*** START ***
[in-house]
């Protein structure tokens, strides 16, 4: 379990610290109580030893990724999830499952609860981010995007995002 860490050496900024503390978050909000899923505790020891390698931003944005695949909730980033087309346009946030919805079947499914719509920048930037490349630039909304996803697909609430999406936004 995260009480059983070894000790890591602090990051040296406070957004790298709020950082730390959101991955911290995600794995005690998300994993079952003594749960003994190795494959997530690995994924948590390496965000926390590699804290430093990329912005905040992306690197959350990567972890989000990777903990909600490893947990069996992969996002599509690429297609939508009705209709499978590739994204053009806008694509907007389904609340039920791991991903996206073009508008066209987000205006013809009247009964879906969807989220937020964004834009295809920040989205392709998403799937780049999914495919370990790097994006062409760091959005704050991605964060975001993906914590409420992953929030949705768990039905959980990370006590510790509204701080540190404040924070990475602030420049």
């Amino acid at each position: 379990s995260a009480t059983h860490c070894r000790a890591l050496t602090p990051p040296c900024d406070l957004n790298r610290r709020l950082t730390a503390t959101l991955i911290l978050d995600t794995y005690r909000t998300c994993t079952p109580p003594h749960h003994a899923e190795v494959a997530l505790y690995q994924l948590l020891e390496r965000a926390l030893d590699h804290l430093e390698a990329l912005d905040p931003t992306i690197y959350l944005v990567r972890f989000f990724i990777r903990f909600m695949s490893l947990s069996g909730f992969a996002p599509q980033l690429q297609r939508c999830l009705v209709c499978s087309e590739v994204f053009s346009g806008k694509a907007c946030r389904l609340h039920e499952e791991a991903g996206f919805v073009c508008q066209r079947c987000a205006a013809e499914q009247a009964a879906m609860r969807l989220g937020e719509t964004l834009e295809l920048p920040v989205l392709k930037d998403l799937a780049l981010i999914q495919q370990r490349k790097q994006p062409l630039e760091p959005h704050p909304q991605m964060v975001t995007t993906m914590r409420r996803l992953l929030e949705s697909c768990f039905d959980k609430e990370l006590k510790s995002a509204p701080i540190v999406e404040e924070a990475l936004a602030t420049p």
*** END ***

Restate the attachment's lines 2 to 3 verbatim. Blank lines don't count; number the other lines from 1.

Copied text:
């Protein structure tokens, strides 16, 4: 379990610290109580030893990724999830499952609860981010995007995002 860490050496900024503390978050909000899923505790020891390698931003944005695949909730980033087309346009946030919805079947499914719509920048930037490349630039909304996803697909609430999406936004 995260009480059983070894000790890591602090990051040296406070957004790298709020950082730390959101991955911290995600794995005690998300994993079952003594749960003994190795494959997530690995994924948590390496965000926390590699804290430093990329912005905040992306690197959350990567972890989000990777903990909600490893947990069996992969996002599509690429297609939508009705209709499978590739994204053009806008694509907007389904609340039920791991991903996206073009508008066209987000205006013809009247009964879906969807989220937020964004834009295809920040989205392709998403799937780049999914495919370990790097994006062409760091959005704050991605964060975001993906914590409420992953929030949705768990039905959980990370006590510790509204701080540190404040924070990475602030420049």
């Amino acid at each position: 379990s995260a009480t059983h860490c070894r000790a890591l050496t602090p990051p040296c900024d406070l957004n790298r610290r709020l950082t730390a503390t959101l991955i911290l978050d995600t794995y005690r909000t998300c994993t079952p109580p003594h749960h003994a899923e190795v494959a997530l505790y690995q994924l948590l020891e390496r965000a926390l030893d590699h804290l430093e390698a990329l912005d905040p931003t992306i690197y959350l944005v990567r972890f989000f990724i990777r903990f909600m695949s490893l947990s069996g909730f992969a996002p599509q980033l690429q297609r939508c999830l009705v209709c499978s087309e590739v994204f053009s346009g806008k694509a907007c946030r389904l609340h039920e499952e791991a991903g996206f919805v073009c508008q066209r079947c987000a205006a013809e499914q009247a009964a879906m609860r969807l989220g937020e719509t964004l834009e295809l920048p920040v989205l392709k930037d998403l799937a780049l981010i999914q495919q370990r490349k790097q994006p062409l630039e760091p959005h704050p909304q991605m964060v975001t995007t993906m914590r409420r996803l992953l929030e949705s697909c768990f039905d959980k609430e990370l006590k510790s995002a509204p701080i540190v999406e404040e924070a990475l936004a602030t420049p």